What will happen to Greece?

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This past week the stock markets performed really well. Much of the gains in stock prices were attributed to Greece passing legislation to cut government spending. This puts them in a position to receive loans from the IMF to avoid default. However, most top economists and others knowledgeable about the situation think that Greece will eventually default on its debts anyway. So then why are investors happy when most people think Greece will default even with these loans? They are looking at it as more time added to the clock to fix up other countries. I know this might sound confusing, but I’ll explain it in simpler terms.

There are a bunch of countries in Europe with debt problems. Greece is one of a handful in Europe, probably the worst of the bunch. Greece is also a relatively small economy that cannot really hurt the global economy if it tanks. The fear is that if Greece fails, then other European countries with debt problems will follow suit. Two countries in particular are large and can bring down the global economy. They are Spain and Italy. So really, no one is scared about Greece, they are scared about the spill over effect to Spain and Italy.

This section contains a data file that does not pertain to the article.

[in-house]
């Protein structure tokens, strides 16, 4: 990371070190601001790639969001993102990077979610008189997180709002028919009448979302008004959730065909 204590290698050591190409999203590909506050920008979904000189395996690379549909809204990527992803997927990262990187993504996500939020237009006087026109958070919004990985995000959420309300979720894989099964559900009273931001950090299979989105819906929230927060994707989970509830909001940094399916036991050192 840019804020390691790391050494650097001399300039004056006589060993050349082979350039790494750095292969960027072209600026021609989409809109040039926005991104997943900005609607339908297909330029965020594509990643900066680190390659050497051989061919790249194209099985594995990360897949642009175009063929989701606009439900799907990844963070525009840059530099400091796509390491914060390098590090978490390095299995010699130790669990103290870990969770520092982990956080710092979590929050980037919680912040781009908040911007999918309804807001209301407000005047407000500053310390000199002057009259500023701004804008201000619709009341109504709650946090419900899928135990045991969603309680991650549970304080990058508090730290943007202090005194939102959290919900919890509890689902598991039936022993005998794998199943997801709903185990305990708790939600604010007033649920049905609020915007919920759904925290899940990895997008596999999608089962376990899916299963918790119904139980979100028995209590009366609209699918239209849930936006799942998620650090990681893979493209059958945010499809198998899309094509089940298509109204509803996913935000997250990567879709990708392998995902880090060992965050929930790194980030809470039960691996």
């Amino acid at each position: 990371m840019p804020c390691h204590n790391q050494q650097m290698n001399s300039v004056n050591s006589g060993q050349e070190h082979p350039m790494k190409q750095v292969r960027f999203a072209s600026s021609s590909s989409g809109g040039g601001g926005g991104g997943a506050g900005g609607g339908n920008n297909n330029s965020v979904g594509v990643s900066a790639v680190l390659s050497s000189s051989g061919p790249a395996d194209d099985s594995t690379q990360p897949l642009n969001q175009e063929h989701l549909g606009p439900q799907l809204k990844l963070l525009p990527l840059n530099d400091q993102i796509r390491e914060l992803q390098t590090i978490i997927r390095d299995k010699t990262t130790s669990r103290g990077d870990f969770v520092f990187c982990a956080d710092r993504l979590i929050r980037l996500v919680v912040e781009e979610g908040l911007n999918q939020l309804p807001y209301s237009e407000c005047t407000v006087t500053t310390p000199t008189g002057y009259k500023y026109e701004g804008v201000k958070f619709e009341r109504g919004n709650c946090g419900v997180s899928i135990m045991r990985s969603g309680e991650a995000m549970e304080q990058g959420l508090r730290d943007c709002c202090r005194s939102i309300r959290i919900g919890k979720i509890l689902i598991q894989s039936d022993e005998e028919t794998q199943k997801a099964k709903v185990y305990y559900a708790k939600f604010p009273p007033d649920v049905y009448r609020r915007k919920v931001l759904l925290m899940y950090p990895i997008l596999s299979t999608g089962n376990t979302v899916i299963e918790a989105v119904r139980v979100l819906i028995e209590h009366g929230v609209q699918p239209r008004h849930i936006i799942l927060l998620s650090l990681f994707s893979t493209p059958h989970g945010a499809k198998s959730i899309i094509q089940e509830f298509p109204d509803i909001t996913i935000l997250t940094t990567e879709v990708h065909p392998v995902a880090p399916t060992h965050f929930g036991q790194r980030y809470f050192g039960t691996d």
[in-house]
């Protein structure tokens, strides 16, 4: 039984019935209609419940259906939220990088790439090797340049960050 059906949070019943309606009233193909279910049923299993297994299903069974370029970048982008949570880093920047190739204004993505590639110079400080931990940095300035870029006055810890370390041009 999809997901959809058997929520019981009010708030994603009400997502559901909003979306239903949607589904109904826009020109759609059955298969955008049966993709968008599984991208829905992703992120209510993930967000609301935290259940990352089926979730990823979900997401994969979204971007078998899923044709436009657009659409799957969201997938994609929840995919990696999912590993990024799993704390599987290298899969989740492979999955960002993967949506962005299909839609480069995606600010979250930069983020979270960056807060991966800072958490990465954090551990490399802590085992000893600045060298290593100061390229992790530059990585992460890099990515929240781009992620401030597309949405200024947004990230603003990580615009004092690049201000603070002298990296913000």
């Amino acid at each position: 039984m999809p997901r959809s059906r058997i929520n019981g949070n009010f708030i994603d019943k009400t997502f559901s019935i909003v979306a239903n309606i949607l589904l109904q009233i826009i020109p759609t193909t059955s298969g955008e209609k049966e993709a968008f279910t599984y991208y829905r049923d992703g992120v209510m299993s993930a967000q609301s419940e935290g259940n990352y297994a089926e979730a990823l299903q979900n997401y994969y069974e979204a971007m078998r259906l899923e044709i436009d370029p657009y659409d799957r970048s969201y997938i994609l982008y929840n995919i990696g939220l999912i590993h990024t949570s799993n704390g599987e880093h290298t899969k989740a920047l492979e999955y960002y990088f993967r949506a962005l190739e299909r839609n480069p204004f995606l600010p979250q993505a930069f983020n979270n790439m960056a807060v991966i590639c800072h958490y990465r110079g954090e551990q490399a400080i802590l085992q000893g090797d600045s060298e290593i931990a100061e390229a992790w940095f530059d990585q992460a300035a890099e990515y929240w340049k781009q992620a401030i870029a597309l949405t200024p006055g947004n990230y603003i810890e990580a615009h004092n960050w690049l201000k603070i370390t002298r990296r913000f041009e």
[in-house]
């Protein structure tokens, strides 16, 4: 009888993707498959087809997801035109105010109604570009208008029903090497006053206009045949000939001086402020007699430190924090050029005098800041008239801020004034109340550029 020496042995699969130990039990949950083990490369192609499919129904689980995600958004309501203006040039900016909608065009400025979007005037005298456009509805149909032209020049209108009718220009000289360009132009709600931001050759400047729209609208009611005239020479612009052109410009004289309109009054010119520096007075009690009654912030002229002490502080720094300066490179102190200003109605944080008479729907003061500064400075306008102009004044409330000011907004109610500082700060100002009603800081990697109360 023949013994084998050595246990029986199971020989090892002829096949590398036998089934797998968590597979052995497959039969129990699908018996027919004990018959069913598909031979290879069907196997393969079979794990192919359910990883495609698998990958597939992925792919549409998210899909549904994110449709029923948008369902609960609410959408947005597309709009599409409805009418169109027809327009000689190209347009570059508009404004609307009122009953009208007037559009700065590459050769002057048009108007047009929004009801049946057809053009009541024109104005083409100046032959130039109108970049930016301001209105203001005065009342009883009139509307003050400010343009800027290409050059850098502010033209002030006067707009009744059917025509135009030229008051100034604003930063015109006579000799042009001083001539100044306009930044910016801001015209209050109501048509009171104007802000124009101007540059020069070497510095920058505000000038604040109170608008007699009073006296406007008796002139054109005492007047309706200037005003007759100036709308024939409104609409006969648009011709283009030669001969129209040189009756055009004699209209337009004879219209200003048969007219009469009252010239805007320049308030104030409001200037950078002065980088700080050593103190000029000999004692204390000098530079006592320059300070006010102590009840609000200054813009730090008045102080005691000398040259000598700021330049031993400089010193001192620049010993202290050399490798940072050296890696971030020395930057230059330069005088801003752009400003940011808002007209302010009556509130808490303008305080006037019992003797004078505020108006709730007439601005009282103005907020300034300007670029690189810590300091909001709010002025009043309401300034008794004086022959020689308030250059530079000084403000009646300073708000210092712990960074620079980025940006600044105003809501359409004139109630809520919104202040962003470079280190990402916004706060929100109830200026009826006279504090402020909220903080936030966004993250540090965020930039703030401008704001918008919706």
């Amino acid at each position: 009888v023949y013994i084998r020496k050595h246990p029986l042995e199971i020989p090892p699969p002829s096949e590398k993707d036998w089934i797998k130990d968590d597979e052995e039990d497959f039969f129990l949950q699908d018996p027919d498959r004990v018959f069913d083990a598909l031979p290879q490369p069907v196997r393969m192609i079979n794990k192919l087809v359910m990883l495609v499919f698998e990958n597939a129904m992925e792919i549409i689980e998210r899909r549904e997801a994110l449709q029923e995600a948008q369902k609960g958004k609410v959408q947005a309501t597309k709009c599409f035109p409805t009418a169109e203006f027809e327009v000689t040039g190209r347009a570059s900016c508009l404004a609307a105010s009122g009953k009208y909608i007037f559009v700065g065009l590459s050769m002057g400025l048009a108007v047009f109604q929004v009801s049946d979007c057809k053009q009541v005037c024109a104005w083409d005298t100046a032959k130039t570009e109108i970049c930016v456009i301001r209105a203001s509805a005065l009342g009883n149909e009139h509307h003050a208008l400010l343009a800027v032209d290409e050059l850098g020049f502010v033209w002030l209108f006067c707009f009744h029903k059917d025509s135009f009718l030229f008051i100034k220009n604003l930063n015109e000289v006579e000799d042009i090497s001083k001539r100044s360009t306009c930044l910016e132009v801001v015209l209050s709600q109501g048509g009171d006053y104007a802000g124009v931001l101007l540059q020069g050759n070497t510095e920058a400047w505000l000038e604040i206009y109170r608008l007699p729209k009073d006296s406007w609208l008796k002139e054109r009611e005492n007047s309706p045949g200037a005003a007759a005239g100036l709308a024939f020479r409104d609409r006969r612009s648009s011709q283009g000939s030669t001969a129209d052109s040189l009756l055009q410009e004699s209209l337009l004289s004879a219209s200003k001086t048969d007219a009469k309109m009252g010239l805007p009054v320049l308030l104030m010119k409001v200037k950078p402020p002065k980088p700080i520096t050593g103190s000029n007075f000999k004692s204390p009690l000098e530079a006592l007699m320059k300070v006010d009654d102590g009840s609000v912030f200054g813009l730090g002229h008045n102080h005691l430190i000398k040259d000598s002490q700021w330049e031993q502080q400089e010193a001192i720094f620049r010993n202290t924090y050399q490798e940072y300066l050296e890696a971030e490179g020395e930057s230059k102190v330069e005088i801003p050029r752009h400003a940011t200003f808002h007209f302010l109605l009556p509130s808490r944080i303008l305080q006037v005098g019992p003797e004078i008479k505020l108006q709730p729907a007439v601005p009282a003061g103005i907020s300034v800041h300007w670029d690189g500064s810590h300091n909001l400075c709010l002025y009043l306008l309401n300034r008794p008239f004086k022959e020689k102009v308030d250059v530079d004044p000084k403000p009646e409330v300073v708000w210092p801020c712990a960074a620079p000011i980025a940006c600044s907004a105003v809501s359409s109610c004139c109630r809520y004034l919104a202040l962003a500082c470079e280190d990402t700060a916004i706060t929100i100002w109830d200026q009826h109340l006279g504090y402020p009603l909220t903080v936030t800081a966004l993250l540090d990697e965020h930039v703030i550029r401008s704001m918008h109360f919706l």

The hope is that if the IMF can help Greece avoid default in the short term it will give Spain and Italy (as well as, Ireland and Portugal) enough time to fix their debt problems. The same can really be said for the entire European financial body. Investors don’t have much faith and Greece, nor should they. However, they do believe that given some time Spain, Italy and Europe more generally will be able to strengthen themselves and be able to withstand default by Greece.

Greece’s default seems like an¬†inevitability. Hopefully it won’t happen until the rest of Europe is strong enough economically to stomach it.